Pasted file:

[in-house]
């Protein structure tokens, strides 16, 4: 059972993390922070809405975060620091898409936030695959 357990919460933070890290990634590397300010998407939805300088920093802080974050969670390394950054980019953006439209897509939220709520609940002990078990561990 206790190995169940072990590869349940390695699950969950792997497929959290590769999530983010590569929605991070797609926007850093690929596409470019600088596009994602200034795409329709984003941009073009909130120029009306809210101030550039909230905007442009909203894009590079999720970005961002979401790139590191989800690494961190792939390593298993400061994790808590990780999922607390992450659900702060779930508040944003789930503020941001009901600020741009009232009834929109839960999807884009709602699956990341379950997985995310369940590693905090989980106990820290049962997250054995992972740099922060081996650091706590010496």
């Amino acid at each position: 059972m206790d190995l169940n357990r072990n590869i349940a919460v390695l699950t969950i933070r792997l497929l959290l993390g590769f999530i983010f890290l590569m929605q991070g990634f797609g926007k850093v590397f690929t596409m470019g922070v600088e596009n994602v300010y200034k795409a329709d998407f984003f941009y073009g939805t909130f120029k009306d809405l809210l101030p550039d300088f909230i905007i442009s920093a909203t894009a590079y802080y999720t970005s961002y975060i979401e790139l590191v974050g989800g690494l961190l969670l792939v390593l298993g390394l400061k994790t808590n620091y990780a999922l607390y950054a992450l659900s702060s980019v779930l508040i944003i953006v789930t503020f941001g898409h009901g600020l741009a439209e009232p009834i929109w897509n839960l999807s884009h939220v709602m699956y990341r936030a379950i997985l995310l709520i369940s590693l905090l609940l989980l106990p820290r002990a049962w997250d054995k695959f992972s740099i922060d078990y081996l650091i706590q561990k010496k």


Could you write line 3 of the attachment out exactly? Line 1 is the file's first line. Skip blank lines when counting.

């Amino acid at each position: 059972m206790d190995l169940n357990r072990n590869i349940a919460v390695l699950t969950i933070r792997l497929l959290l993390g590769f999530i983010f890290l590569m929605q991070g990634f797609g926007k850093v590397f690929t596409m470019g922070v600088e596009n994602v300010y200034k795409a329709d998407f984003f941009y073009g939805t909130f120029k009306d809405l809210l101030p550039d300088f909230i905007i442009s920093a909203t894009a590079y802080y999720t970005s961002y975060i979401e790139l590191v974050g989800g690494l961190l969670l792939v390593l298993g390394l400061k994790t808590n620091y990780a999922l607390y950054a992450l659900s702060s980019v779930l508040i944003i953006v789930t503020f941001g898409h009901g600020l741009a439209e009232p009834i929109w897509n839960l999807s884009h939220v709602m699956y990341r936030a379950i997985l995310l709520i369940s590693l905090l609940l989980l106990p820290r002990a049962w997250d054995k695959f992972s740099i922060d078990y081996l650091i706590q561990k010496k």